*This article originally appeared in the January 2, 2010 edition of the Texans Gameday Magazine.
In a business rife with emotion, it’s tough to learn much more about an NFL coach than what he says in a postgame press conference or how he reacts when the cameras find him during a game.
That’s why it’s fun to pull back the proverbial curtain and find out more about them, and to learn that a guy like Gary Kubiak is as down-home and agreeable as can be.
“He had all the abilities (as a player), and Gary is one of those guys you can’t dislike,” said Joe Gorski, Kubiak’s teammate at Houston St. Pius High School. “He has one of those personalities. Even people I’ve introduced him to, or being out and introducing him to somebody, they say, ‘He makes you feel like you’ve known him forever.’”
Rene Hancock, Kubiak’s old coach at St. Pius, is among those rooting for Kubiak. He fondly remembers the beginning.
“His freshman year, he came in and he had a lot of physical skills, but he was only 5-9, 135 (pounds),” Hancock said. “But he had those big size 11 shoes, so we had an idea he might grow. We decided to bring him up to the varsity because the varsity wasn’t doing too good. In the second half of a game against Beaumont Kelly, he was 14-of-17 for 179 yards.
“I said, ‘Hmm, he might be able to play.”’
Yes, he could play. Kubiak started four seasons for the Panthers and set a then-state passing record of 6,190 yards in 1978.
“When he broke the state passing record, one of the officials stopped the game,” Hancock said. “I sent the managers out to get the football. The officials said no – they wanted me to come get the football. I congratulated Gary, and Gary looked up into the stands and said, ‘Can I go tell my parents hi?’ That touched me. It was equally important that he go tell his parents. That’s what Gary is like.”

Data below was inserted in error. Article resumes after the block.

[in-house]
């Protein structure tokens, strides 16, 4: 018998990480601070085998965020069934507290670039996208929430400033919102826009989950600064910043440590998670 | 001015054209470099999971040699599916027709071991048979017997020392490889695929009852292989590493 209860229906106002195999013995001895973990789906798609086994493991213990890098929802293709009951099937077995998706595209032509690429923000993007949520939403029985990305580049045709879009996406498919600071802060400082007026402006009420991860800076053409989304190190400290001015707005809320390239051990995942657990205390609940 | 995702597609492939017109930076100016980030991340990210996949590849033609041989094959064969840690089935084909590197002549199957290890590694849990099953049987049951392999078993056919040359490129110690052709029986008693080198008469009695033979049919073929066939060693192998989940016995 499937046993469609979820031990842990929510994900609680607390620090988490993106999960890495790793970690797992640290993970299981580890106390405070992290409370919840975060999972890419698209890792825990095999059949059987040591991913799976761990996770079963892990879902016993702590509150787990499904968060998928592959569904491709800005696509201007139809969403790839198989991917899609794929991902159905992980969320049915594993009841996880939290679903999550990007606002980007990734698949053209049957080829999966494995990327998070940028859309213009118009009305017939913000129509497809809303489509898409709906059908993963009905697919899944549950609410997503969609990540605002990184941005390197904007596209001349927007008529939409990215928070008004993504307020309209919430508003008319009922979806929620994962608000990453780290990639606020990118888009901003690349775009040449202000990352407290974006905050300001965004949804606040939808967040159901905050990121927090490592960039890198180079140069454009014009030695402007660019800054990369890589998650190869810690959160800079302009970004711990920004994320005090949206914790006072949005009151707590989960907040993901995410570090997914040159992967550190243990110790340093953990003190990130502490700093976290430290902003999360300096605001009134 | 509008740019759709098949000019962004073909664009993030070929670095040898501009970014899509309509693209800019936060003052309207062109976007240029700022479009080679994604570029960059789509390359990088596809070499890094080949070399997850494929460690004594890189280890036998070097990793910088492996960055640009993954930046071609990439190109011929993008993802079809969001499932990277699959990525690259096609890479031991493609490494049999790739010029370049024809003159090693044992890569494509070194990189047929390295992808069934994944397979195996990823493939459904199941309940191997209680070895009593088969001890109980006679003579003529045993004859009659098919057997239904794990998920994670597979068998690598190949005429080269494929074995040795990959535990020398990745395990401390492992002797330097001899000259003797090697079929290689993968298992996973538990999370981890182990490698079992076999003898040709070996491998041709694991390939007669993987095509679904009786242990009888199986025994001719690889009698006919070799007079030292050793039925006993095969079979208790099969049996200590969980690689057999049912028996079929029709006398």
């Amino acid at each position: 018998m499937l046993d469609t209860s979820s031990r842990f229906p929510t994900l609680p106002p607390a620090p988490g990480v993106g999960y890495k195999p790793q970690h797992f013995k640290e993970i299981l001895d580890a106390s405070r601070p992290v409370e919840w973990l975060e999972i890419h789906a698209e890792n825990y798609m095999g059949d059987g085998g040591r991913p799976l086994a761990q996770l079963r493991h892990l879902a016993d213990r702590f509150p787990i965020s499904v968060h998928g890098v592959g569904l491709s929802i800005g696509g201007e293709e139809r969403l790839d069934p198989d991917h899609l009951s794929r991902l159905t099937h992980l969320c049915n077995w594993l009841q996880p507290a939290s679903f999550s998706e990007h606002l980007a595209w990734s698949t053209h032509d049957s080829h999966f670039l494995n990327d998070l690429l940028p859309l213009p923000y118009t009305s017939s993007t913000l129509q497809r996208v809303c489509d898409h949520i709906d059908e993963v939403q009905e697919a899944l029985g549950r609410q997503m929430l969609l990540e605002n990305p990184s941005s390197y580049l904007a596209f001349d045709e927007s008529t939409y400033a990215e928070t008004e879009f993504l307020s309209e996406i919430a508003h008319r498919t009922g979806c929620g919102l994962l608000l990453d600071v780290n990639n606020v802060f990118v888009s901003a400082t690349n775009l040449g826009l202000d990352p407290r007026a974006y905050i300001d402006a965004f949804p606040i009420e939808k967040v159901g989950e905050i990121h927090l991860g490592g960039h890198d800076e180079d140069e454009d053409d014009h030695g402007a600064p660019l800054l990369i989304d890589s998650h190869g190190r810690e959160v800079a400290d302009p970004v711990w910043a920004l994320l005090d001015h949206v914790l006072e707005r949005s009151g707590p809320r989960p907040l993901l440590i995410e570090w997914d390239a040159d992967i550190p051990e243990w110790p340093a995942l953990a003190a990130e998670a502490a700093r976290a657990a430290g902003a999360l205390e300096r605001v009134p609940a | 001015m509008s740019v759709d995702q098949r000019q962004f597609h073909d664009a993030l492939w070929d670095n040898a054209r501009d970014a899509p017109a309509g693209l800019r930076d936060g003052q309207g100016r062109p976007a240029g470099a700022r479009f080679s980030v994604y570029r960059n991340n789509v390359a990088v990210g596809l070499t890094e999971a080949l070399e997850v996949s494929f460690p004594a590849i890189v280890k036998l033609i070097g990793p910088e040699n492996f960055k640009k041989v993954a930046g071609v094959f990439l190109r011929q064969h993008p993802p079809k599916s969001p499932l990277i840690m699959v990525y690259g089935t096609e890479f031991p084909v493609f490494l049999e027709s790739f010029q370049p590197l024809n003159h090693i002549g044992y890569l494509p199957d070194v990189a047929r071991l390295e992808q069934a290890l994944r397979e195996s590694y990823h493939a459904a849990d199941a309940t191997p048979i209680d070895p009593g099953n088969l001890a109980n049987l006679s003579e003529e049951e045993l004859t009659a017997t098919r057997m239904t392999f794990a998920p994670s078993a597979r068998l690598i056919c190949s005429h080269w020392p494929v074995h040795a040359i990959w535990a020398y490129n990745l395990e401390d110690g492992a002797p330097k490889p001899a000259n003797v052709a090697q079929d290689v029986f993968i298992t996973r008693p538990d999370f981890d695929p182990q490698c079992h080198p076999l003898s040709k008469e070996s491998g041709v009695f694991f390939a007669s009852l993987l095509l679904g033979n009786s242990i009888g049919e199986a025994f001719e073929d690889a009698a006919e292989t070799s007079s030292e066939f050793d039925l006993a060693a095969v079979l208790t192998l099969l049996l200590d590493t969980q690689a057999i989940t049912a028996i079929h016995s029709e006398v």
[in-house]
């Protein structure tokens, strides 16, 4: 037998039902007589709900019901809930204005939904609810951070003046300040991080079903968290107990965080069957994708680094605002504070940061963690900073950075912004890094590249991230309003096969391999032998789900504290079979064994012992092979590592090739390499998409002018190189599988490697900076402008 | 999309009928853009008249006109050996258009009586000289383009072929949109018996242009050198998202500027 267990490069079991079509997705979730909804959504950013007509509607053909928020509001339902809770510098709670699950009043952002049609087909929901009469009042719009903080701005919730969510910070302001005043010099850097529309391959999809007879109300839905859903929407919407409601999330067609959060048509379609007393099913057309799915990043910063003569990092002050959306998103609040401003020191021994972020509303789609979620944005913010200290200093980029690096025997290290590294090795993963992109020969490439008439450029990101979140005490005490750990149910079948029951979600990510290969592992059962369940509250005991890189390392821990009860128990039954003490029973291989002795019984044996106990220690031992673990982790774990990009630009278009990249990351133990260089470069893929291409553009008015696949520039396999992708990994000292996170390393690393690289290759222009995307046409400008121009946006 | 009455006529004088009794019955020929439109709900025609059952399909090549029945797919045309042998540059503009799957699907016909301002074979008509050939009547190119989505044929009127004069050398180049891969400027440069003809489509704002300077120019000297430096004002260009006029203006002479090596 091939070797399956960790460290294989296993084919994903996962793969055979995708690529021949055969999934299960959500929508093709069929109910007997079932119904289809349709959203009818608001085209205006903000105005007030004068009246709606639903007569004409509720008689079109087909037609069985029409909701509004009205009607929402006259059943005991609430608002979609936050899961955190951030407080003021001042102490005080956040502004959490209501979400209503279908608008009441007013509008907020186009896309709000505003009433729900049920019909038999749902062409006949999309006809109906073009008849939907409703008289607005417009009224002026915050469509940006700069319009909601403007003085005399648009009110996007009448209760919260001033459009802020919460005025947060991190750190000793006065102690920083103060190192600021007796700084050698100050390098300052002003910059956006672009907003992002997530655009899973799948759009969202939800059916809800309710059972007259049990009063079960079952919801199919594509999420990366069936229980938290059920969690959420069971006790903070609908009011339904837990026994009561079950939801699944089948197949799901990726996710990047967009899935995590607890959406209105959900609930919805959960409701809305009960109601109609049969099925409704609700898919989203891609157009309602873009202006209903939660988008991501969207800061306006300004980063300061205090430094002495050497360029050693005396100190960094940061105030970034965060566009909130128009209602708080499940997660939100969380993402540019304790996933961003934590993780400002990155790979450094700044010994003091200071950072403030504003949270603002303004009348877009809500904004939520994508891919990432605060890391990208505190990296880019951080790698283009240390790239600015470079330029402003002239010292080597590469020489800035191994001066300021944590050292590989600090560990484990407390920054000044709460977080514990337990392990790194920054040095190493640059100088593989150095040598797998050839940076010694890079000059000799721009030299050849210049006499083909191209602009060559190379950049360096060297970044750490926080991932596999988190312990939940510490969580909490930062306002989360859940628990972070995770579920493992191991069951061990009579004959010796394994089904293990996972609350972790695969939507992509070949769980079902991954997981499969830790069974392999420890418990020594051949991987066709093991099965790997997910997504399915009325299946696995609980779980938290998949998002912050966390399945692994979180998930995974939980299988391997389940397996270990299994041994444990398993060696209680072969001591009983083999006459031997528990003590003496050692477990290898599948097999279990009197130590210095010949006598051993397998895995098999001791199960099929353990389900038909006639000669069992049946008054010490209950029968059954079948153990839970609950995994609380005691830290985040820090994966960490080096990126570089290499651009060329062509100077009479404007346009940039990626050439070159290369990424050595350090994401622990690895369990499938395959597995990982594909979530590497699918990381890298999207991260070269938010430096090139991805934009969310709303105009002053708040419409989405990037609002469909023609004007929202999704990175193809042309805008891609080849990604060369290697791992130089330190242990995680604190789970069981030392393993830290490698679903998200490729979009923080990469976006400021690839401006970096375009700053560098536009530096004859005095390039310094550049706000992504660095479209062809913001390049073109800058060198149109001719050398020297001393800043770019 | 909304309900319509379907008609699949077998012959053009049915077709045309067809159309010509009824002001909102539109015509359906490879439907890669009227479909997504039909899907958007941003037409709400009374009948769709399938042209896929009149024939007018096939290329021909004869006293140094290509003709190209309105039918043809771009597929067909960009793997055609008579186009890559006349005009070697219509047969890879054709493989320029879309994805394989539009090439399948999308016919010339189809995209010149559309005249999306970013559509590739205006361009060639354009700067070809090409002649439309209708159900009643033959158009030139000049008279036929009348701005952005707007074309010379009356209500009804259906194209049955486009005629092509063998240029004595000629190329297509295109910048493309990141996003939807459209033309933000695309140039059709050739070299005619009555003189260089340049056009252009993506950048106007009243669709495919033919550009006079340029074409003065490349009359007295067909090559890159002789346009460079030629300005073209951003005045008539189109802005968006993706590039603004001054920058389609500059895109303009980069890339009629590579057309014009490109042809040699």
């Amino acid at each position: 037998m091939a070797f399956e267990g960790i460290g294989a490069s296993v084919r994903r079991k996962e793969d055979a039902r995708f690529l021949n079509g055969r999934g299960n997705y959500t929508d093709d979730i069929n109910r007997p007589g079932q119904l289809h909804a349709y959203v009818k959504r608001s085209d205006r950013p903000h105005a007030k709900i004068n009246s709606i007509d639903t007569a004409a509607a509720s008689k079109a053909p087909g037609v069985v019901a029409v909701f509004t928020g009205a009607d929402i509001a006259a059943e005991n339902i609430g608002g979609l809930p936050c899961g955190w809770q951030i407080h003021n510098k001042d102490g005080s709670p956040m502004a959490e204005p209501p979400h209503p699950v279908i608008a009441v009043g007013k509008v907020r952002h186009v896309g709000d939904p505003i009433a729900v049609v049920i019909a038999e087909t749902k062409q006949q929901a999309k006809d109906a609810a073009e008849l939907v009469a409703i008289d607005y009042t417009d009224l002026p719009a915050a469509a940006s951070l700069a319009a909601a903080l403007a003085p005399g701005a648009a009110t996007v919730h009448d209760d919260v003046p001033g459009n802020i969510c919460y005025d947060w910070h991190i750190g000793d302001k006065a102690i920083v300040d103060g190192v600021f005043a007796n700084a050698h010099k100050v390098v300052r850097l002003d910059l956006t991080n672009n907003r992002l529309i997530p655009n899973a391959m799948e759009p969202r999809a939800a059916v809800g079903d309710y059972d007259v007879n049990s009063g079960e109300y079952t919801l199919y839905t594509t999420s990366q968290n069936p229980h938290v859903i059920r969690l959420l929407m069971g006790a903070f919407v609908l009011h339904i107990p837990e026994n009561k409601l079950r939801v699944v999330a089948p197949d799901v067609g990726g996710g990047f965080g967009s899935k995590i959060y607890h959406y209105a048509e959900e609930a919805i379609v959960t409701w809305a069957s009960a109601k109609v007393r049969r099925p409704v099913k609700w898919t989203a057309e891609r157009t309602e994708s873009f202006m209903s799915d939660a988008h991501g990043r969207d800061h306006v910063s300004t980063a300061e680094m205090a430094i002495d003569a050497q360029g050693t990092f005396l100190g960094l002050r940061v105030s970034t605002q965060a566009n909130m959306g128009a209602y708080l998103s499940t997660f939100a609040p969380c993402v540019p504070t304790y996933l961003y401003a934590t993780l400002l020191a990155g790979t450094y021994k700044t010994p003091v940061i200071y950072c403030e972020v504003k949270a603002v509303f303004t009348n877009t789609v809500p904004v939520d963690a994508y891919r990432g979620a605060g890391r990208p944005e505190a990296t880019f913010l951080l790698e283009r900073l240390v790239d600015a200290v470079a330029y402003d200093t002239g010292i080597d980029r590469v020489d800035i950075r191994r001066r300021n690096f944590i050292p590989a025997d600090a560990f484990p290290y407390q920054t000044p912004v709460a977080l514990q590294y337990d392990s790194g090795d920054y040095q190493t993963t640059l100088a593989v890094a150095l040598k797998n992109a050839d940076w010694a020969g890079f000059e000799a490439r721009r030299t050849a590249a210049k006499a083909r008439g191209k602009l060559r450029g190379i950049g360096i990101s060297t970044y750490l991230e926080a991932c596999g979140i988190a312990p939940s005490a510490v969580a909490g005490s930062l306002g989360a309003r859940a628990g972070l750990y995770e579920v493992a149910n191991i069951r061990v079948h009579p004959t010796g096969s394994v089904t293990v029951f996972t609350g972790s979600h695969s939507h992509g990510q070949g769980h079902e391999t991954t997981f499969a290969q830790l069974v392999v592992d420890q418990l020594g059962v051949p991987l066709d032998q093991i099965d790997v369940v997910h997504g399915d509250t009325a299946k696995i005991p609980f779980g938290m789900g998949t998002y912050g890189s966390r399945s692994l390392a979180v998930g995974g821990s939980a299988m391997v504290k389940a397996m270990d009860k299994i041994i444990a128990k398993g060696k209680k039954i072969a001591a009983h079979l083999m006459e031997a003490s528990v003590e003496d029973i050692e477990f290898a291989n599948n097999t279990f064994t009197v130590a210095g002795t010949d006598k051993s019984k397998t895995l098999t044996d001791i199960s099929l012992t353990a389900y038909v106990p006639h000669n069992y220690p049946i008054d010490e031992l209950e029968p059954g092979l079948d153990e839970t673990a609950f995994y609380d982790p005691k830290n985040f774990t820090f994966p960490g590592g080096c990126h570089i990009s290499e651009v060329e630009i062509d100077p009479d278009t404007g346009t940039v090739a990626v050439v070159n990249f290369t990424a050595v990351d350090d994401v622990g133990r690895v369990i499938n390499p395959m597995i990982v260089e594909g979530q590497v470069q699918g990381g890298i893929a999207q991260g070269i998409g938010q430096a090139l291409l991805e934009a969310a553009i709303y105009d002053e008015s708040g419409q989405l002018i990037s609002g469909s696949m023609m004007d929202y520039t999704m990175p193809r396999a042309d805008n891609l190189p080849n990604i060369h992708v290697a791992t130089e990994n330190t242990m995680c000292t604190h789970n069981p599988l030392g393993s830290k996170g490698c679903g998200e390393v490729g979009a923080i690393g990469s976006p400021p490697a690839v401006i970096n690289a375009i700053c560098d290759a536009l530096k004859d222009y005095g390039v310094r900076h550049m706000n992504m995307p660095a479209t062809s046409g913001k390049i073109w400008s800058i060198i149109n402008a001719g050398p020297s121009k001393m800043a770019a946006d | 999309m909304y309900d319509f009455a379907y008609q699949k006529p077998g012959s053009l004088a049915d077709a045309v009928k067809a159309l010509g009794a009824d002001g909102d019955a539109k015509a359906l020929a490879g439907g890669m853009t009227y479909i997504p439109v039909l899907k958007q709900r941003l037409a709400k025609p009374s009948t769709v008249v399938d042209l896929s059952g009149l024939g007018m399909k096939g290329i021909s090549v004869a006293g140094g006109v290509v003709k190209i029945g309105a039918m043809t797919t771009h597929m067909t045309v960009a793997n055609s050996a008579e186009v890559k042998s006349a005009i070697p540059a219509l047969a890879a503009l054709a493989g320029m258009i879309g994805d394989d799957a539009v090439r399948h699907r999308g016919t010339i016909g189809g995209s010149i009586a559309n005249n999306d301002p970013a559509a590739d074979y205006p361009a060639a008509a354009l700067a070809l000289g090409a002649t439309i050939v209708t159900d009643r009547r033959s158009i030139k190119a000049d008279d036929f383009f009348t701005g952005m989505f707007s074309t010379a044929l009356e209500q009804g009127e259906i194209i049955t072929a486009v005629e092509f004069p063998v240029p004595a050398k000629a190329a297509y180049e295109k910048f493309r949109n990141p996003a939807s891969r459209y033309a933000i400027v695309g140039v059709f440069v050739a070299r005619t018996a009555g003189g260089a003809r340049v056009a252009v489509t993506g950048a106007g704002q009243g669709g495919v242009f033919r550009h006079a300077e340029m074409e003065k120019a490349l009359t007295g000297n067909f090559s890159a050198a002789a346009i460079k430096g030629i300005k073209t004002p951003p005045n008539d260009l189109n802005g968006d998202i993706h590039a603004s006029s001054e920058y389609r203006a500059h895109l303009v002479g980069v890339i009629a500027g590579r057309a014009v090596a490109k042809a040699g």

Before his high school days ended, Kubiak was named to the all-state teams in football, basketball, baseball and track. He was inducted into the Texas High School Football Hall of Fame in 1999.
It was the competition he relished in high school.
“The one thing I always take back is that from a competition standpoint, we could always compete with most anybody in Houston, even though we were a 2A private school,” Kubiak said. “Our programs were very competitive. We played a little bit of everybody. We thought that was important.”
After his senior season at St. Pius, the name Kubiak was on the lips of most college recruiters, along with other names like Craig James and Eric Dickerson. In fact, the trio took a recruiting trip together to Kansas.
Kubiak was coveted by, among others, Notre Dame, Texas, Texas AM, Baylor and Kansas, coached at the time by John Hadl.
“He was here recruiting me and Craig James and Eric Dickerson,” Kubiak said. “We actually all went on our recruiting trip there together. I wanted to stay close to home, and at that time AM was going to throw the ball. Emory Ballard was leaving and Tom Wilson was coming in and I was a thrower, plus I loved the school.”
Kubiak was what the new-look Aggies wanted. He set a Southwest Conference record by throwing six touchdown passes against Rice his junior year. As a senior, Kubiak was named to the All-SWC team and led the conference in passing yards (1,948) and touchdowns (19).
“Obviously, there were some big games,” Kubiak said. “Playing Jimmy Johnson when we were in the Independence Bowl against Oklahoma State, I remember that like it was yesterday. We beat Texas twice, but we got our butts beat twice so we split. I remember playing against Lou Holtz. When I see Lou on TV, I tell my boys, ‘Hey, your Dad played against him.’ He was at Arkansas and we were in the Southwest Conference.